for waiting to try to see about shifting into another industry area…
for wasting precious time that I wiled away because I was incapable of making any choices, especially of the good kind.

I can say the same about my handling of money. I could have tightened the belt another notch; put even a tiny bit aside to compensate for the not enough that I now have.

I needle myself with worry. It takes the joy out of things, even the good stuff. So, essentially, this week’s astrology pep talk presents me with yet another growth opportunity, a challenge I’m not entirely sure I can live up to.

Mostly, my imagination has taken me to some pretty grim places. Some days I imagine that I’ll be stricken down with an as yet to be identified ailment of the terminal kind. I mourn my impending passing and imagine (to some extent) the relief of no longer having to worry about anything… about leaving behind things undone but being at peace with all of that, and getting to the place of “good enough” when the final moment comes.

Some days I think that I’ll be dragging this painful process out until the bitter end… until something shifts (in a way I could never have imagined because otherwise it wouldn’t come as a complete and utter surprise at the very moment when I’ve run out of ideas).

Some days I just enjoy the moments, as they come… like the musical clanking of the pipes in the forced air heating ducts in the Sun Tower building, or its beautiful frosted windows initialed with a “W”… like the swish of wind that briskly gathers up and ushers dried leaves off of tree limbs, lifting them high into the air and then letting them land askew, in random but perfectly beautiful mayhem, on the back balcony.

It’s on the days when I am at my lowest – and I express my alarm about things to those around me – that I most rue hearing “you’ll find something”. I know the intention is to reassure; it feels anything but. Dismissive rather than what I’m sure is intended as hopeful and bolstering. On those days my optimism levels are anemic, amnesiac.

I don’t know why I keep writing here. I guess in this place of not feeling heard, I may as well voice myself in a familiar place. Sort of like yelling at the edge of a precipice to hear the echo of one’s voice speak back. At the very least it makes me feel just a little less silent, a little less alone with what feels like the weight of the world on my shoulders.

autumn fog

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It’s been foggy most mornings and evenings, which lends a veiled mystery to the beginnings and endings of days. I took this photo Monday night.

Last night I took some antihistamines and went to bed fairly early, intending to read but incapable of even doing that. Instead I had a round of Sweet Tooth 2 – something like Candy Crush (I hear) only different.

My dreams were crazy wild, something about attending a wedding and getting lost on my way to the reception and losing my date (whose friends they were) and then finding him and the wedding party again, and having crazy long and artfully painted nails (if you know me, you know that my nails are paper thin, and short down to almost quick is how I sport them).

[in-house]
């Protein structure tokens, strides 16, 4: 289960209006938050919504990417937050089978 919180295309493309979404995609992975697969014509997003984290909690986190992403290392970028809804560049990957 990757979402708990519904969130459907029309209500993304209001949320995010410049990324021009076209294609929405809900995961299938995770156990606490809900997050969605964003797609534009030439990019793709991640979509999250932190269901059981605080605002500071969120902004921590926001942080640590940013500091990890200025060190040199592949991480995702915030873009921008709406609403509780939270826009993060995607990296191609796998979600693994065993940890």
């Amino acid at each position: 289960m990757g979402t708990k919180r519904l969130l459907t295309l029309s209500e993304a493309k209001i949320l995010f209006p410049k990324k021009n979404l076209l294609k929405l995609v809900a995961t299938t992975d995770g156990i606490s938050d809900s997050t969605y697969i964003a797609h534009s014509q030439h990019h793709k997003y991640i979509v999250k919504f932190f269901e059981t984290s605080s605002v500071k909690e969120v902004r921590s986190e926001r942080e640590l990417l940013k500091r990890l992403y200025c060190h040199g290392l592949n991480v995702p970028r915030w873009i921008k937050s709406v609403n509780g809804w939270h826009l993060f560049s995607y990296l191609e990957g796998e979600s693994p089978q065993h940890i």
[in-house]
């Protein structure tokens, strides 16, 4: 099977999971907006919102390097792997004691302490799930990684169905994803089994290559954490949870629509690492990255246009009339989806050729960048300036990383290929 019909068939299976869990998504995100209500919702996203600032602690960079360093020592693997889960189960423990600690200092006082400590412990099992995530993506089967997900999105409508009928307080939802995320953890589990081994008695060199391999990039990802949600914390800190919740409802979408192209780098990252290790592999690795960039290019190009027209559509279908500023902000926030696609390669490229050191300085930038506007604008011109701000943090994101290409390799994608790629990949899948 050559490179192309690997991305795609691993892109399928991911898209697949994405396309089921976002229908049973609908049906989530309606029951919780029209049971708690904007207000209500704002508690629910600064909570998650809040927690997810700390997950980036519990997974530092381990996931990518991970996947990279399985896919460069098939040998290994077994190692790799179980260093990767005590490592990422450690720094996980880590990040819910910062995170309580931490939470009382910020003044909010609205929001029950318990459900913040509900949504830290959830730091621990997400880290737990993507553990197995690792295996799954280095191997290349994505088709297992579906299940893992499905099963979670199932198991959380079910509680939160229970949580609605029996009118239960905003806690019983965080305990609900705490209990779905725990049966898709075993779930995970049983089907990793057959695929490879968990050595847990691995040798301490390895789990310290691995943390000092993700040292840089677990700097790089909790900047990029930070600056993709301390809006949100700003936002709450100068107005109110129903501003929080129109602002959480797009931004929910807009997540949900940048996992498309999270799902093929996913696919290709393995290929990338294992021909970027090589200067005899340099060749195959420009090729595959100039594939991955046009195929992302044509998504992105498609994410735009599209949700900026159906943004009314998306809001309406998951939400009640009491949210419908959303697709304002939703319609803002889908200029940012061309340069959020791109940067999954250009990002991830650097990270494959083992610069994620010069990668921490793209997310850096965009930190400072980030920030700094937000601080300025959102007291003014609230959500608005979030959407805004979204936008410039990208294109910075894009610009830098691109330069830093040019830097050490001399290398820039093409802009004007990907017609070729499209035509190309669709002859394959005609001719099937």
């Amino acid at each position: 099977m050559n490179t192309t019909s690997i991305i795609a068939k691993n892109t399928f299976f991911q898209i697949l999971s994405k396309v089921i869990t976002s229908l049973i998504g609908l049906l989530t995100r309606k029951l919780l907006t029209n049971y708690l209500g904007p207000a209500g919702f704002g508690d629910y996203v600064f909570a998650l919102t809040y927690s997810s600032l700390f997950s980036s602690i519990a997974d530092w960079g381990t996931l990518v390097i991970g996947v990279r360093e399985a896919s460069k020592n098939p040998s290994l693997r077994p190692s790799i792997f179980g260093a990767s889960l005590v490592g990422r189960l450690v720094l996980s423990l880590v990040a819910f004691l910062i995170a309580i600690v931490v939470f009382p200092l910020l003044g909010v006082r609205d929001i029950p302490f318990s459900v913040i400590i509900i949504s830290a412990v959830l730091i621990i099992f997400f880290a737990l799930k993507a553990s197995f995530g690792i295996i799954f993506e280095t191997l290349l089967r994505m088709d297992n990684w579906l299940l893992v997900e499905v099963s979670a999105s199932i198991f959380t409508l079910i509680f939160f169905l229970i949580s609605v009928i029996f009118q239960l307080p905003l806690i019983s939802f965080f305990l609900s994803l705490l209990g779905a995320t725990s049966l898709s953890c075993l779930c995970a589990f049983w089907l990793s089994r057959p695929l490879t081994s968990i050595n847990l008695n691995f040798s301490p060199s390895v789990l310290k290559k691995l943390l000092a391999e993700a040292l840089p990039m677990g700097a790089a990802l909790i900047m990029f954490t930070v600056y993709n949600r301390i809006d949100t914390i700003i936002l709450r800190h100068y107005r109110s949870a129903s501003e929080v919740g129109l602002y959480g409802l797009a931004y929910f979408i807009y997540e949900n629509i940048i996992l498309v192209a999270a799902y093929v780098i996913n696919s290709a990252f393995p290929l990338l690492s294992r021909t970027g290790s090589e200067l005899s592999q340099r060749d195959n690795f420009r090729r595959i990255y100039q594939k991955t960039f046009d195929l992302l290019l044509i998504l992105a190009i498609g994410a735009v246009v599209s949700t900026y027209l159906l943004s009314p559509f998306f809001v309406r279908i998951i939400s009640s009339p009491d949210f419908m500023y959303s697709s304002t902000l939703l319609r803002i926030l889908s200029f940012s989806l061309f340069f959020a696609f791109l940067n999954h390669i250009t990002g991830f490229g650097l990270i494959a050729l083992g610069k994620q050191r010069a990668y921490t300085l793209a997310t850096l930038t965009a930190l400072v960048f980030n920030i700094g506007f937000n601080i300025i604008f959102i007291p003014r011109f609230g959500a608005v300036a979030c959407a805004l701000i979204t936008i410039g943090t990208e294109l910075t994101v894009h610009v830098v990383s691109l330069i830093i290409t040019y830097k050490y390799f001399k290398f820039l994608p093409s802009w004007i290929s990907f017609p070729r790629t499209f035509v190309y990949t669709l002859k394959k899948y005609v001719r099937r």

I awoke this morning with the realization that I was breathing deeply from my belly and thinking how good it feels – how much better rested I feel when I’ve had a night full of those. Mostly I don’t, my breathing abbreviated and mirroring the stress that hides itself so well in my body.

thoughts on a Sunday morning

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It’s sunny this morning. I sit comfortably on the couch in the living room, watching steam rise from the roof as I gaze outside the window. A manic little fruit fly is insisting that it do a kamikaze nosedive into my coffee mug which rests upon, along with my feet, the wicker chest across from the couch. The sky is still a rich blue, not yet washed out by weeks and months of rain. The trees, some of which have been spewing leaves for at least a month, are still mostly green leafed, though some have been nipped by the chilly night air and are showing signs of yellowing. The sun feels warm against my skin, bits of leg exposed between where my flannel pyjama pant ends and my knit slippers begin.

My cat, unimaginatively named “Kitty”, restlessly paces from room to room, mewling quietly in frustration; she wants to be let outside, because the rain has stopped and it’s sunny, but I can’t risk her coming up the back porch, which is still tarped and received another layer of plastic coating recently, requiring 48 hours to set properly. Soon the view from the rear of the house will be restored. All is quiet and still in the house, besides the cat, but street noises filter in through the slightly cracked windows: a car alarm, emergency vehicle sirens (I have never been able to distinguish the separate agencies), the acceleration of buses and the shushing of tires against pavement, the squawking of crows and geese spearing their way through the sky in arrow formation.

I have things to do today. Chore things, and things that I’ve signed up for that I haven’t done, like reading pages of a book, and spending some time on self-contemplation and journaling, and to make moussaka (which will probably be made very late, because I only remembered to thaw out the frozen ground lamb trays at 4:15 this morning while sitting on the toilet contemplating what it was that I would have to do today because yesterday I mostly did nothing).